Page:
FIG. 1 is a view in perspective showing a preferred embodiment of the invention, the thrust bearing being shown completely assembled;

FIG. 2 is an enlarged top view, partially broken away, of the thrust bearing of FIG. 1, but showing various components of the bearing removed therefrom;

FIG. 3 is an enlarged, exploded view showing the shoe, the support pin and the retaining clip;

FIG. 4 is an enlarged view in cross section through the plane 4--4 shown in FIG. 2;

FIG. 5 is an enlarged view in perspective showing a preferred embodiment of the equalizing pin;

FIG. 6 is an enlarged view in cross section through the plane 6--6 shown in FIG. 2;

FIG. 7 is a bottom view of the thrust bearing of FIG. 1; and

FIG. 8 is an enlarged view in cross section through the plane 8--8 shown in FIG. 2, but in which an axial force has been exerted on the middle shoe to illustrate the self-equalizing feature.

DESCRIPTION OF THE PREFERRED EMBODIMENT

The thrust bearing shown in the drawings is designated generally by the reference numeral 1. It is of conventional overall configuration, including a retaining ring 2 and six thrust shoes 3 arranged circumferentially around the ring 2. The bearing is preferably made of a suitable metallic material such as steel, although it may be made of other materials suitable for bearings if so desired.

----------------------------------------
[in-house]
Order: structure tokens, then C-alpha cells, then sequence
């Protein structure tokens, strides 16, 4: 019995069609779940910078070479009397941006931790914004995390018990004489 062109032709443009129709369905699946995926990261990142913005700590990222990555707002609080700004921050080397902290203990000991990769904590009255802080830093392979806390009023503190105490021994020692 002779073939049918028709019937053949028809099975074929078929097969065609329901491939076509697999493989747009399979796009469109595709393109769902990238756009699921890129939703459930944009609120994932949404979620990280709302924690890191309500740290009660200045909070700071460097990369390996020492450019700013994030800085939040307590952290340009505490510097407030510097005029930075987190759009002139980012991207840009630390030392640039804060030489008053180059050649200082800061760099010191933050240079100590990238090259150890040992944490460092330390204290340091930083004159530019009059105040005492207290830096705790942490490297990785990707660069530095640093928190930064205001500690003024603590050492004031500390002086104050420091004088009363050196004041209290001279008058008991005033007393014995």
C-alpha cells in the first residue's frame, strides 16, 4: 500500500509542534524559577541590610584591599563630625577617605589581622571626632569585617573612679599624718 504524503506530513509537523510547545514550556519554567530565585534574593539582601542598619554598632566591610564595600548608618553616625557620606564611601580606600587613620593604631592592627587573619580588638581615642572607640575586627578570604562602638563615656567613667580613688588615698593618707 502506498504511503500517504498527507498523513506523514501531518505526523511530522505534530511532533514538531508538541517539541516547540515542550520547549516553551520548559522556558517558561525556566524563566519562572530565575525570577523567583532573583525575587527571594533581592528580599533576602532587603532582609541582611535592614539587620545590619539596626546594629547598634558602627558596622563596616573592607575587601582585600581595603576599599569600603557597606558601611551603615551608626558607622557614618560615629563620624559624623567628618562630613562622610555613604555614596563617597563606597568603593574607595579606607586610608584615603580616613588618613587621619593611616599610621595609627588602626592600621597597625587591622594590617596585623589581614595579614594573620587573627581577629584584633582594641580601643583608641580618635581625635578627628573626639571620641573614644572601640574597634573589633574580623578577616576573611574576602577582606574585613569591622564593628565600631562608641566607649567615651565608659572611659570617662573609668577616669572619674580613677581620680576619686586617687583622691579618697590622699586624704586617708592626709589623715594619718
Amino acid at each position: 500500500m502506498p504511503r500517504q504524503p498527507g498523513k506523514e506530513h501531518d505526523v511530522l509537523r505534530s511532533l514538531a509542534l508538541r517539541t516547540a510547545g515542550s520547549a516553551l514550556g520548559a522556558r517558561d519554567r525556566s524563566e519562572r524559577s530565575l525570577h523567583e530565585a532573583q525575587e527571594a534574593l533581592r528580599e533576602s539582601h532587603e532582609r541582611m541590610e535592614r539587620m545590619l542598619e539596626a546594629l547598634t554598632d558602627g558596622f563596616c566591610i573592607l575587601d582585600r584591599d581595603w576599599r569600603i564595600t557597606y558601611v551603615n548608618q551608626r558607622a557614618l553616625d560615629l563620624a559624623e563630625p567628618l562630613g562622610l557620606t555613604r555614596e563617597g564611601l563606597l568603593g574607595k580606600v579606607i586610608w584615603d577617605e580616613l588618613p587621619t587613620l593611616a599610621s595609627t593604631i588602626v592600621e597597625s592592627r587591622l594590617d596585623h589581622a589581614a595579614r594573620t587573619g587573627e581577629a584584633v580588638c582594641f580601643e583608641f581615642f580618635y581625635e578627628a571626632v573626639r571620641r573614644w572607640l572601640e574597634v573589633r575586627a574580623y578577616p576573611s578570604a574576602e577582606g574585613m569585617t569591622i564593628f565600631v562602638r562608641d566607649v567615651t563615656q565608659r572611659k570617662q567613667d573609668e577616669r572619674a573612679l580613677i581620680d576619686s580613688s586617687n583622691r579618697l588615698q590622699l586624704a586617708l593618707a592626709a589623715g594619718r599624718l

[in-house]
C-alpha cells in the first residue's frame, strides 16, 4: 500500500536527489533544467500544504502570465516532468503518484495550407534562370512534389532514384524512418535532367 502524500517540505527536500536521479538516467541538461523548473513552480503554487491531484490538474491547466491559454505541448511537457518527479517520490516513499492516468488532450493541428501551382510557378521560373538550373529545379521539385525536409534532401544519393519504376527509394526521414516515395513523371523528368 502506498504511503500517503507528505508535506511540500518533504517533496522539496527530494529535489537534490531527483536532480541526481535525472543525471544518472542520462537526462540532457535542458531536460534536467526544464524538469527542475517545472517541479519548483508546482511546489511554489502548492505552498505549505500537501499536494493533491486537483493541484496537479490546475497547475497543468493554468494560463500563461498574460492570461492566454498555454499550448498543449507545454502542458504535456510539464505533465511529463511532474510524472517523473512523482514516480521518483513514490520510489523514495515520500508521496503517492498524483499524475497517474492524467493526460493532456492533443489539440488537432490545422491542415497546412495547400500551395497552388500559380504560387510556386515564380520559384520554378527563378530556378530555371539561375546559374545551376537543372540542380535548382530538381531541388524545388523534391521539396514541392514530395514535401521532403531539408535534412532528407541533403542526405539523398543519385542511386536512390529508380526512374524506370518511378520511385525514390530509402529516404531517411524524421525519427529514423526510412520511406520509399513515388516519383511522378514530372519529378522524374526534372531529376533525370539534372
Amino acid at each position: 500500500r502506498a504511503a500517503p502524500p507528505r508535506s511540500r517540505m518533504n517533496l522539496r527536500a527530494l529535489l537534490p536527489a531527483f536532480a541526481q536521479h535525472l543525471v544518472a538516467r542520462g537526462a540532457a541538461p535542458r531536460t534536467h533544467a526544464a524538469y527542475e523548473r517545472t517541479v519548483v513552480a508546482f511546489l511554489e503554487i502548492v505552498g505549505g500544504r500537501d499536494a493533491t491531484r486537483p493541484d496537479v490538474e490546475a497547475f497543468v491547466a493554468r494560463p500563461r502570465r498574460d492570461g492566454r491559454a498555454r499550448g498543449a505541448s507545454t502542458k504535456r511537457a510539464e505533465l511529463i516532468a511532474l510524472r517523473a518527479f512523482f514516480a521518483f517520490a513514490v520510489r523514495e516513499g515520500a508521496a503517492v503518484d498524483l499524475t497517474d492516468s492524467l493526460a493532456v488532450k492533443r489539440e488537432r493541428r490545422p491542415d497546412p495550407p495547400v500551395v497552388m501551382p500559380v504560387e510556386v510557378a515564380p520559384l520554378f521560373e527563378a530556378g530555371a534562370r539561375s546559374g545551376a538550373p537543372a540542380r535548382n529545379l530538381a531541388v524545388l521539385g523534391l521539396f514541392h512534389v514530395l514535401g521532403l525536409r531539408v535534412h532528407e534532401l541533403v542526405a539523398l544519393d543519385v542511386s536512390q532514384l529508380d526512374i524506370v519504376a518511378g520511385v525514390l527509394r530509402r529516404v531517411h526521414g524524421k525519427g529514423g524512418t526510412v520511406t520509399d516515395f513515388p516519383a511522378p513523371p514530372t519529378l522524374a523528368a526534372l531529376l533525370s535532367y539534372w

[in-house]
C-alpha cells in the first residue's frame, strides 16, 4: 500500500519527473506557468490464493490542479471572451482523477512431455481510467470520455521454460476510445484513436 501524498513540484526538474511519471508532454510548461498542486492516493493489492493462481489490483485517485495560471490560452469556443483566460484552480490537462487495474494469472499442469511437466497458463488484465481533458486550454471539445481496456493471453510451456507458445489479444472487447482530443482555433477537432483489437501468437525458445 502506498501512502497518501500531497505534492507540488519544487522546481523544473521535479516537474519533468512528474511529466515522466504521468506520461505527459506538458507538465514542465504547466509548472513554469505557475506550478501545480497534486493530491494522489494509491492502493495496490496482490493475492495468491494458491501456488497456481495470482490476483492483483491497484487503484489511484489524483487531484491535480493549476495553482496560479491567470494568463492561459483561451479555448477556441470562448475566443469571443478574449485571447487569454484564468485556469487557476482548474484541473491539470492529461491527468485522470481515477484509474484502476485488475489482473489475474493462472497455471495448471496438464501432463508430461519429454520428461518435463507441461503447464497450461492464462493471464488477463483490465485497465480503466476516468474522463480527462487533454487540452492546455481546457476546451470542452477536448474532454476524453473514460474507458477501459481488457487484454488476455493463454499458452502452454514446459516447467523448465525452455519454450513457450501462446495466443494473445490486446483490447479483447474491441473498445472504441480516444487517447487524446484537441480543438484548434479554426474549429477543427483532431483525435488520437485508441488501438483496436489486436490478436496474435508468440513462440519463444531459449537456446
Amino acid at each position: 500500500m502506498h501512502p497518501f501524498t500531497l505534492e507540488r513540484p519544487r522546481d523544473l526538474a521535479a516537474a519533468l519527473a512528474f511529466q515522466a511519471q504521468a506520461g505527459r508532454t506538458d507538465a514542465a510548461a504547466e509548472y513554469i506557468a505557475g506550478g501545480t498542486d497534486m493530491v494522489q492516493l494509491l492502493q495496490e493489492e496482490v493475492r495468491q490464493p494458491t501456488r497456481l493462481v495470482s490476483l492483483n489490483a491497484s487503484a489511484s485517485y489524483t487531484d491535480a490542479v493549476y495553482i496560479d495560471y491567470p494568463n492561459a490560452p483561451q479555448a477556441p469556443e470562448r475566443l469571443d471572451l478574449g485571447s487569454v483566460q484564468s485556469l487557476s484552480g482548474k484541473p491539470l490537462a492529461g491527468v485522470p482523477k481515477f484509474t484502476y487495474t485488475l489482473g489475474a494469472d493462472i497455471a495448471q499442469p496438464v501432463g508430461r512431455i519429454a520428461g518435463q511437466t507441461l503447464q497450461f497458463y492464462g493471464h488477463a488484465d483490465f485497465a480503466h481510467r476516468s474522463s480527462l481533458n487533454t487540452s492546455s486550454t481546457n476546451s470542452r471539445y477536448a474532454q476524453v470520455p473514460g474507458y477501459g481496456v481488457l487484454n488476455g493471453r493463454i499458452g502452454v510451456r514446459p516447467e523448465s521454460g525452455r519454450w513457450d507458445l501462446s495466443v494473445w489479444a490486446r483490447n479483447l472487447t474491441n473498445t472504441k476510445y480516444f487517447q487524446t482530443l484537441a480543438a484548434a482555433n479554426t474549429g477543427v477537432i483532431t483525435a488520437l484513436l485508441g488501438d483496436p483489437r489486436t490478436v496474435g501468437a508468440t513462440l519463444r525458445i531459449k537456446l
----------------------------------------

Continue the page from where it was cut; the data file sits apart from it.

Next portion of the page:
The retainer ring 2 as shown is cut from a single piece of material. While this construction is preferred, other forms could be used such as a split ring. Referring to FIG. 1, there is an outside wall 4, a central aperture 5 and an inside wall 6 circumscribing the central aperture 5. The inside wall 6 is of lesser height than the outside wall 4 and both walls are interrupted by apertures which will be described later. The thrust shoes 3 are arranged within the ring 2 and are so positioned so that they are within the outside wall 4 and overlie the inside wall 6.

Referring now to FIG. 2, it can be seen that the main body and walls 4 and 6 of the ring 2 are interrupted by not only six radial bores 7, but also by six axially extending bores 8 which are equally circumferentially spaced. The radial bores 7 are also equally spaced and each intersects two of the axially extending bores 8 at right angles. The significance of this relationship will be described later in connection with the description of the assembly and operation of the thrust bearing.

Turning now to FIG. 3, it can be seen that each of the thrust shoes 3 is of a generally conventional wedge shape with bevelled edges. However as seen in FIGS. 3 and 4, the undersurface of the inner end of the shoe 3 is provided with a step at 9 which permits the shoe to overlie the inside wall 6 as seen in FIGS. 1 and 4.